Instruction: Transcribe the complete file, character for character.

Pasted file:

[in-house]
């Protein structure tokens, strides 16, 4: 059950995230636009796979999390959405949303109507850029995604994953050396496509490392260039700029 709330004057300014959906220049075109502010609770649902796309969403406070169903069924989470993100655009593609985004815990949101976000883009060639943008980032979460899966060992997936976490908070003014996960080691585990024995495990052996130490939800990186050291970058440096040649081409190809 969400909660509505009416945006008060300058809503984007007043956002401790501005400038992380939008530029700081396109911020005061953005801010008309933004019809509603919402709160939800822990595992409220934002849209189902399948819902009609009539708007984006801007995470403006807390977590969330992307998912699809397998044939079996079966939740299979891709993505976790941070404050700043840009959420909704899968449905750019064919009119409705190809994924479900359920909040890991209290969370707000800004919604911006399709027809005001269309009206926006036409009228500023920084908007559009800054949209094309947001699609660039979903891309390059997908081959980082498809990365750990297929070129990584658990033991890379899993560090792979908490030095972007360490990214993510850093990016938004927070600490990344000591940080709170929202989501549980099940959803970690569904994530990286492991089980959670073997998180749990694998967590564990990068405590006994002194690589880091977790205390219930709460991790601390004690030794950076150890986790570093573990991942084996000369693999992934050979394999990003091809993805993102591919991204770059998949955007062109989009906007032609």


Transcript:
[in-house]
């Protein structure tokens, strides 16, 4: 059950995230636009796979999390959405949303109507850029995604994953050396496509490392260039700029 709330004057300014959906220049075109502010609770649902796309969403406070169903069924989470993100655009593609985004815990949101976000883009060639943008980032979460899966060992997936976490908070003014996960080691585990024995495990052996130490939800990186050291970058440096040649081409190809 969400909660509505009416945006008060300058809503984007007043956002401790501005400038992380939008530029700081396109911020005061953005801010008309933004019809509603919402709160939800822990595992409220934002849209189902399948819902009609009539708007984006801007995470403006807390977590969330992307998912699809397998044939079996079966939740299979891709993505976790941070404050700043840009959420909704899968449905750019064919009119409705190809994924479900359920909040890991209290969370707000800004919604911006399709027809005001269309009206926006036409009228500023920084908007559009800054949209094309947001699609660039979903891309390059997908081959980082498809990365750990297929070129990584658990033991890379899993560090792979908490030095972007360490990214993510850093990016938004927070600490990344000591940080709170929202989501549980099940959803970690569904994530990286492991089980959670073997998180749990694998967590564990990068405590006994002194690589880091977790205390219930709460991790601390004690030794950076150890986790570093573990991942084996000369693999992934050979394999990003091809993805993102591919991204770059998949955007062109989009906007032609």